A bill filed by Senators Ed Markey (Democrat from Massachusetts), Jeff Merkley (Democrat from Oregon), and Jared Huffman (Democrat from California) would mandate an interagency investigation on the effects of mining crypto assets on the environment and energy use. According to Markey’s news release about the “Crypto Asset Environmental Transparency Act,” it would be overseen by the US Environmental Protection Agency (EPA).
Additionally, the EPA would examine the country’s crypto mining activity, and businesses would have to report their greenhouse gas (GHG) emissions. According to the press release, operations that use more than 5 megawatts of power would be forced to submit their GHG emissions to the government.
Senator Markey claimed on Thursday that large cryptocurrency mining companies are adversely affecting decades of progress in the fight against climate change by prioritizing profits over the promise of a clean energy future, endangering the dependability and safety of our grid and increasing the likelihood that utilities will raise energy prices for working families.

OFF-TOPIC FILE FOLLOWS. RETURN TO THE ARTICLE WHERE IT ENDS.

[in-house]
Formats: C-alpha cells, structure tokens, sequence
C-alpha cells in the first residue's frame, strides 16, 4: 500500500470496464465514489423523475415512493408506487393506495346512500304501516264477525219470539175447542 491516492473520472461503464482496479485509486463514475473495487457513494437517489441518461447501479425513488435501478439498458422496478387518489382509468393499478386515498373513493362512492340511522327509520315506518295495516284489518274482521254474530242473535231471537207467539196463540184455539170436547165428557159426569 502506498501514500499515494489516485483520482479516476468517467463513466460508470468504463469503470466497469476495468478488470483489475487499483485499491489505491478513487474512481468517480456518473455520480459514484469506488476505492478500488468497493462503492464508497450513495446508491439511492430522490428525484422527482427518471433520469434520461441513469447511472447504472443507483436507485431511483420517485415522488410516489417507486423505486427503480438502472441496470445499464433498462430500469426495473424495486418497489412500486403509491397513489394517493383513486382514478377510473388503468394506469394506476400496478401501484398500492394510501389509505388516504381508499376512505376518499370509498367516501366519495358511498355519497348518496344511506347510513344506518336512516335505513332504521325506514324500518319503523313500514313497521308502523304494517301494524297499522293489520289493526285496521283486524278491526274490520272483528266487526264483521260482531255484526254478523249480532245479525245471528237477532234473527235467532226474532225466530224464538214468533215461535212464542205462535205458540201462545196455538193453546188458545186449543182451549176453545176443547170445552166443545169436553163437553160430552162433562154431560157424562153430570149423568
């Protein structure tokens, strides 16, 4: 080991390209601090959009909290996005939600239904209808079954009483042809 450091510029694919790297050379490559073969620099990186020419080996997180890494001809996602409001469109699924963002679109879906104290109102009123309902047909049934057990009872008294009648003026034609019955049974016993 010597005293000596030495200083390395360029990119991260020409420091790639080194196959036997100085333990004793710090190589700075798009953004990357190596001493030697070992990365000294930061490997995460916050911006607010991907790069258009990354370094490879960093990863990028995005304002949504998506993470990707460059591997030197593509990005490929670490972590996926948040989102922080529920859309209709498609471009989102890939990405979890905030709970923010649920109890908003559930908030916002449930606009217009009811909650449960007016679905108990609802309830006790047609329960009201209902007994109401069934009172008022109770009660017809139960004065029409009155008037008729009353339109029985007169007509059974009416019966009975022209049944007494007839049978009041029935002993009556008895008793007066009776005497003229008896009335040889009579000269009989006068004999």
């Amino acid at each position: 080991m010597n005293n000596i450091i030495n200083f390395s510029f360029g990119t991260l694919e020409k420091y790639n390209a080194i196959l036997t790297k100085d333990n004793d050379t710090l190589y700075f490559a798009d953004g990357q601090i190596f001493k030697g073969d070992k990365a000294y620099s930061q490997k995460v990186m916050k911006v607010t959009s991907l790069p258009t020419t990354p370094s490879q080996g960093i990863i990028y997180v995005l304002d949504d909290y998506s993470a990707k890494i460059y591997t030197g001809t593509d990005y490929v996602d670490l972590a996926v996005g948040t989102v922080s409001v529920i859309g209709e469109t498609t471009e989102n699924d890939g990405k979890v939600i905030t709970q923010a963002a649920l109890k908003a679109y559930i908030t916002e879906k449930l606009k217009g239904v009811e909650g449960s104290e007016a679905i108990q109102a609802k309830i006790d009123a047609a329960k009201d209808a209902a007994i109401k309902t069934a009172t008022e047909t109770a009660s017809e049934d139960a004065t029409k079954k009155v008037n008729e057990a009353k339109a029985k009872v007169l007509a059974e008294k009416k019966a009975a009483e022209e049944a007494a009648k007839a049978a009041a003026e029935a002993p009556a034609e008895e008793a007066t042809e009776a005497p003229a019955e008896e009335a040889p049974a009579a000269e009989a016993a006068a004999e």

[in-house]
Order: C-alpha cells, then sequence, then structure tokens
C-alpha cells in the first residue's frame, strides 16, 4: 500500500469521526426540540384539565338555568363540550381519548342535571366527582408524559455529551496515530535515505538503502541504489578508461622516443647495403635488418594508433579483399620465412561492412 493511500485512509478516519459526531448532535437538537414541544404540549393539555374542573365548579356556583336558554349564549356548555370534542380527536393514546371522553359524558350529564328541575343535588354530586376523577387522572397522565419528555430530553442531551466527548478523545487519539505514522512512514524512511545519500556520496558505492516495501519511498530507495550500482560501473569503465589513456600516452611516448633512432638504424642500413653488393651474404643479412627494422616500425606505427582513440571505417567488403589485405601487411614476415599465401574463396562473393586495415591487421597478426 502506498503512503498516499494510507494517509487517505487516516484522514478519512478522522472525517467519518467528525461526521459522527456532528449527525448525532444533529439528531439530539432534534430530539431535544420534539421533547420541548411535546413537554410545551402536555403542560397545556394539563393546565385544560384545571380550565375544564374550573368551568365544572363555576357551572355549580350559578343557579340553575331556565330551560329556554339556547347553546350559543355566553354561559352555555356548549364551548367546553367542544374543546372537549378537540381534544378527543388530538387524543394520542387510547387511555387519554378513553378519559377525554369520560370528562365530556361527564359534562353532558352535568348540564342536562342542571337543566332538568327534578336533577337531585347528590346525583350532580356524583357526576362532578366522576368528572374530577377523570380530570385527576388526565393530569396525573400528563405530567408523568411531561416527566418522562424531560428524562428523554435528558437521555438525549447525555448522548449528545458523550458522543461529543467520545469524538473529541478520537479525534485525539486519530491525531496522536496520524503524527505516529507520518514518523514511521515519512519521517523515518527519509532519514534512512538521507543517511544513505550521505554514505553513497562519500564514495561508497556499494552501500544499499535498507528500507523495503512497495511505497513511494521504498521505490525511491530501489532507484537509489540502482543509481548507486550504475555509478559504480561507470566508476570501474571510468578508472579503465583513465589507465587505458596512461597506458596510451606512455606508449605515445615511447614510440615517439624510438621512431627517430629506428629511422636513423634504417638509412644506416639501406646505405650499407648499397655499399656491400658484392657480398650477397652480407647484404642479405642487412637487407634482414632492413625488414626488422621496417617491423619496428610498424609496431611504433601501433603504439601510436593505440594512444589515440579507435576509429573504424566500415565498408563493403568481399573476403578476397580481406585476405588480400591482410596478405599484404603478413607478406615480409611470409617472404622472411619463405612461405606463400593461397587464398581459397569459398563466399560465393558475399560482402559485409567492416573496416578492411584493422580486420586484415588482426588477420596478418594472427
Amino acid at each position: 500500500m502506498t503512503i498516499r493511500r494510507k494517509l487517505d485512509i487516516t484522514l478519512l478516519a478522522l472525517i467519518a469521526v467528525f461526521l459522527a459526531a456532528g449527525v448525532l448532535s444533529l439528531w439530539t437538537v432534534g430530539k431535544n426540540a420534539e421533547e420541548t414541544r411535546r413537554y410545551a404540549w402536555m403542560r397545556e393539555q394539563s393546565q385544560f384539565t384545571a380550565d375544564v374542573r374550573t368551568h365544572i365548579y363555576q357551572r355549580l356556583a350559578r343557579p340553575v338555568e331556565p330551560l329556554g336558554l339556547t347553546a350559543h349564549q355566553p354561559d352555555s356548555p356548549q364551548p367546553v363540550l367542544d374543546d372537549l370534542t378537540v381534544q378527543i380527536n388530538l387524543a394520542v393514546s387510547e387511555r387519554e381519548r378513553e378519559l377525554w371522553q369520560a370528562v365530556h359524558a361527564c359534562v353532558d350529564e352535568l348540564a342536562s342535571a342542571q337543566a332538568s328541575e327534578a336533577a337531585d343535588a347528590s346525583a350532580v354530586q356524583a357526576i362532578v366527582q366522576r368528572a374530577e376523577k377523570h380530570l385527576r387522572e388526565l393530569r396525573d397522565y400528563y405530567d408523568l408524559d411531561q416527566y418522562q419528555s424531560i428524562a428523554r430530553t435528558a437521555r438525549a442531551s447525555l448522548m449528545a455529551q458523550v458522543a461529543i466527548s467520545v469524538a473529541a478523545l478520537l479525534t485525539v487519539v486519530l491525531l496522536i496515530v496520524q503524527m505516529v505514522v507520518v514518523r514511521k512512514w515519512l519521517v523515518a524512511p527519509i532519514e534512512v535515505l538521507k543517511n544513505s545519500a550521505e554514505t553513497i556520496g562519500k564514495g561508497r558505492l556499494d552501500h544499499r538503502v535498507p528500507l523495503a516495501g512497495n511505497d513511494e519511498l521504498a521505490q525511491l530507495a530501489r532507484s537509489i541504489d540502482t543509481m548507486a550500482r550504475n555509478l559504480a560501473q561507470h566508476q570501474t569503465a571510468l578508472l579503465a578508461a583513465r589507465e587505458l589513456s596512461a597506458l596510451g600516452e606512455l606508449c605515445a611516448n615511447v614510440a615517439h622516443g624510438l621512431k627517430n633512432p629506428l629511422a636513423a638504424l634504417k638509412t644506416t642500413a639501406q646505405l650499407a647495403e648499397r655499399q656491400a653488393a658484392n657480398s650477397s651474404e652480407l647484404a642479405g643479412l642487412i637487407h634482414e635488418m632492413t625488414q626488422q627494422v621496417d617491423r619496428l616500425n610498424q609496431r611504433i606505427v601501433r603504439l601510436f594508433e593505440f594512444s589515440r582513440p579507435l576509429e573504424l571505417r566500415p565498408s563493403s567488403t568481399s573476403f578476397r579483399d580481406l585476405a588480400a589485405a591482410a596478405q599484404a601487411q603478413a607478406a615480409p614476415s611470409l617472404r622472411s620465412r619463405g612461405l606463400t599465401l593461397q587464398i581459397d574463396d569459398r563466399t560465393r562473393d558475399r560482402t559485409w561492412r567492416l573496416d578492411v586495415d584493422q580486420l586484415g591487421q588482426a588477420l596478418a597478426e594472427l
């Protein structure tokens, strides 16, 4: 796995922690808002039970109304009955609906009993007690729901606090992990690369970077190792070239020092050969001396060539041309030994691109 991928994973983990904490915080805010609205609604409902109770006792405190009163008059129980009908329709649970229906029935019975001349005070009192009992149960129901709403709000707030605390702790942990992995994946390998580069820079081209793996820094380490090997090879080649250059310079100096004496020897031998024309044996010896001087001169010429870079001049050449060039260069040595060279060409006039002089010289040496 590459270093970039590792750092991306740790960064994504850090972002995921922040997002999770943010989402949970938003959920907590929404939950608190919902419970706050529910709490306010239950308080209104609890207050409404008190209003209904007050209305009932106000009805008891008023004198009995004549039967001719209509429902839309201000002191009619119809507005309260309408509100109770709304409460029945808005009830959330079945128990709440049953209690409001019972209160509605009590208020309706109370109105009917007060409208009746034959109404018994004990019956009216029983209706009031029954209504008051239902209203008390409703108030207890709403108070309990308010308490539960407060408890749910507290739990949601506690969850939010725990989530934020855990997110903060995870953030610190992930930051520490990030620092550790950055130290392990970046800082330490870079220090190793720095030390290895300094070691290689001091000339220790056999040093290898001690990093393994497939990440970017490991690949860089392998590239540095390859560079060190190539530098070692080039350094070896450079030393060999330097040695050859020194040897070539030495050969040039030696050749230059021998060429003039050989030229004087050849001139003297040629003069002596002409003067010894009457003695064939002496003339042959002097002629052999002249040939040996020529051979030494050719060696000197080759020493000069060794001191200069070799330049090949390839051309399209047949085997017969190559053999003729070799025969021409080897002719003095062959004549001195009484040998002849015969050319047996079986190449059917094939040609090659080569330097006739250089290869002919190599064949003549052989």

However, according to a study by environmental, social, and governance (ESG) expert Daniel Batten, bitcoin mining might reduce global carbon emissions by 5.32%. The Electric Reliability Council of Texas (ERCOT) released a report on November 29, 2022, demonstrating that bitcoin mining benefits the Texas system. According to a study by ERCOT, Texas bitcoin mining businesses might use less electricity during the winter by 1.7 GW.
Flare gas and landfill gas (waste gas that is released in air during natural gas mining) are known to be used for Bitcoin mining activities. U.S. senator Merkley underlined that the majority of the electricity used in crypto asset mining comes from burning fossil fuels in a press release that was released on Thursday. However, numerous studies conducted over the years show that the vast majority of bitcoin mining companies use renewable energy.
The Environmental Working Group, Sierra Club, Earthjustice, and Seneca Lake Guardian all support the bureaucrats’ act. The Environmental Working Group’s Scott Faber, senior vice president for government affairs, claimed in a statement that digital assets that depend on proof-of-work are wasteful by design.